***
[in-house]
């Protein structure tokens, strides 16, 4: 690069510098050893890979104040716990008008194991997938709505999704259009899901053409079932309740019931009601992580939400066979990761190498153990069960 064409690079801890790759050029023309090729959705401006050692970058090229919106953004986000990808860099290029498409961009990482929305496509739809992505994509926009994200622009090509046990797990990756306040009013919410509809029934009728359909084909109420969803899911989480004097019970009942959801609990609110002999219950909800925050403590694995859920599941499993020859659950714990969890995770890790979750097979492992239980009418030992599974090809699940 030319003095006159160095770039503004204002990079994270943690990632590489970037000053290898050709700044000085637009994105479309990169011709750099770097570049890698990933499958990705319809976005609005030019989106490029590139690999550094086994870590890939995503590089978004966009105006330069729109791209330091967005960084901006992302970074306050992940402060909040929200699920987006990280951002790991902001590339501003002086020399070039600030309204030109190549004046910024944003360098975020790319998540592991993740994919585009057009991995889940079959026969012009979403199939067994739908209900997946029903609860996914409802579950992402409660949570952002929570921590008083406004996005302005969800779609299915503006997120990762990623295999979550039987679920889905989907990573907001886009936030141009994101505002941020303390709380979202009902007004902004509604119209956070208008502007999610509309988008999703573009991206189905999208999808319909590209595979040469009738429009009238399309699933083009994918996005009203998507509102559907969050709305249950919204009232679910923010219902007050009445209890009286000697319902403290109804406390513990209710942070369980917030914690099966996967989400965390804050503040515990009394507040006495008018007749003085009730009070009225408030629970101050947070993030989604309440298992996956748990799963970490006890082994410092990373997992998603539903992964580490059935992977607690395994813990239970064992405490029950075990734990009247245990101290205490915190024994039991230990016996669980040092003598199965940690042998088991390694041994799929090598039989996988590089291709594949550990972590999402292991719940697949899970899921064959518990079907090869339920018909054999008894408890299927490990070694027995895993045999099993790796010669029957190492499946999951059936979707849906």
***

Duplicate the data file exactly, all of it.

[in-house]
């Protein structure tokens, strides 16, 4: 690069510098050893890979104040716990008008194991997938709505999704259009899901053409079932309740019931009601992580939400066979990761190498153990069960 064409690079801890790759050029023309090729959705401006050692970058090229919106953004986000990808860099290029498409961009990482929305496509739809992505994509926009994200622009090509046990797990990756306040009013919410509809029934009728359909084909109420969803899911989480004097019970009942959801609990609110002999219950909800925050403590694995859920599941499993020859659950714990969890995770890790979750097979492992239980009418030992599974090809699940 030319003095006159160095770039503004204002990079994270943690990632590489970037000053290898050709700044000085637009994105479309990169011709750099770097570049890698990933499958990705319809976005609005030019989106490029590139690999550094086994870590890939995503590089978004966009105006330069729109791209330091967005960084901006992302970074306050992940402060909040929200699920987006990280951002790991902001590339501003002086020399070039600030309204030109190549004046910024944003360098975020790319998540592991993740994919585009057009991995889940079959026969012009979403199939067994739908209900997946029903609860996914409802579950992402409660949570952002929570921590008083406004996005302005969800779609299915503006997120990762990623295999979550039987679920889905989907990573907001886009936030141009994101505002941020303390709380979202009902007004902004509604119209956070208008502007999610509309988008999703573009991206189905999208999808319909590209595979040469009738429009009238399309699933083009994918996005009203998507509102559907969050709305249950919204009232679910923010219902007050009445209890009286000697319902403290109804406390513990209710942070369980917030914690099966996967989400965390804050503040515990009394507040006495008018007749003085009730009070009225408030629970101050947070993030989604309440298992996956748990799963970490006890082994410092990373997992998603539903992964580490059935992977607690395994813990239970064992405490029950075990734990009247245990101290205490915190024994039991230990016996669980040092003598199965940690042998088991390694041994799929090598039989996988590089291709594949550990972590999402292991719940697949899970899921064959518990079907090869339920018909054999008894408890299927490990070694027995895993045999099993790796010669029957190492499946999951059936979707849906």